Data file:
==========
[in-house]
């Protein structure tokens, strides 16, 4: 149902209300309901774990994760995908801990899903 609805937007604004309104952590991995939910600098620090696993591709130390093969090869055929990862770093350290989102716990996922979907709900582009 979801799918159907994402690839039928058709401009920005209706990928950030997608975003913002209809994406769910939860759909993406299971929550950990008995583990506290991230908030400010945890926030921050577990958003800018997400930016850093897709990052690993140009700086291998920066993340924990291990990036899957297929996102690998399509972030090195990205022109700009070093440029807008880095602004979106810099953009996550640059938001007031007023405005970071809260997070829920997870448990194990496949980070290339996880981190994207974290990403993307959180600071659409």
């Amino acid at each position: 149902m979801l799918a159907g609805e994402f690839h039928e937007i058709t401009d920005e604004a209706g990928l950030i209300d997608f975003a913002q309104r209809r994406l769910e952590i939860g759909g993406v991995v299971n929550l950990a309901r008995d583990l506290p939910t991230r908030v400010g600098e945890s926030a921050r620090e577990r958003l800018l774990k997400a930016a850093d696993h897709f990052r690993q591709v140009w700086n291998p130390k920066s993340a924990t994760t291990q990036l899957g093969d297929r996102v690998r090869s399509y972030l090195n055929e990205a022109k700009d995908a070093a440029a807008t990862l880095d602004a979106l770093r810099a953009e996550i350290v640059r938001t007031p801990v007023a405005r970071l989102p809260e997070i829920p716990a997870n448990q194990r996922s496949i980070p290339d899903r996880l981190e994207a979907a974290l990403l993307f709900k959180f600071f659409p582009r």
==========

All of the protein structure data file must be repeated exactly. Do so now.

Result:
[in-house]
């Protein structure tokens, strides 16, 4: 149902209300309901774990994760995908801990899903 609805937007604004309104952590991995939910600098620090696993591709130390093969090869055929990862770093350290989102716990996922979907709900582009 979801799918159907994402690839039928058709401009920005209706990928950030997608975003913002209809994406769910939860759909993406299971929550950990008995583990506290991230908030400010945890926030921050577990958003800018997400930016850093897709990052690993140009700086291998920066993340924990291990990036899957297929996102690998399509972030090195990205022109700009070093440029807008880095602004979106810099953009996550640059938001007031007023405005970071809260997070829920997870448990194990496949980070290339996880981190994207974290990403993307959180600071659409």
């Amino acid at each position: 149902m979801l799918a159907g609805e994402f690839h039928e937007i058709t401009d920005e604004a209706g990928l950030i209300d997608f975003a913002q309104r209809r994406l769910e952590i939860g759909g993406v991995v299971n929550l950990a309901r008995d583990l506290p939910t991230r908030v400010g600098e945890s926030a921050r620090e577990r958003l800018l774990k997400a930016a850093d696993h897709f990052r690993q591709v140009w700086n291998p130390k920066s993340a924990t994760t291990q990036l899957g093969d297929r996102v690998r090869s399509y972030l090195n055929e990205a022109k700009d995908a070093a440029a807008t990862l880095d602004a979106l770093r810099a953009e996550i350290v640059r938001t007031p801990v007023a405005r970071l989102p809260e997070i829920p716990a997870n448990q194990r996922s496949i980070p290339d899903r996880l981190e994207a979907a974290l990403l993307f709900k959180f600071f659409p582009r």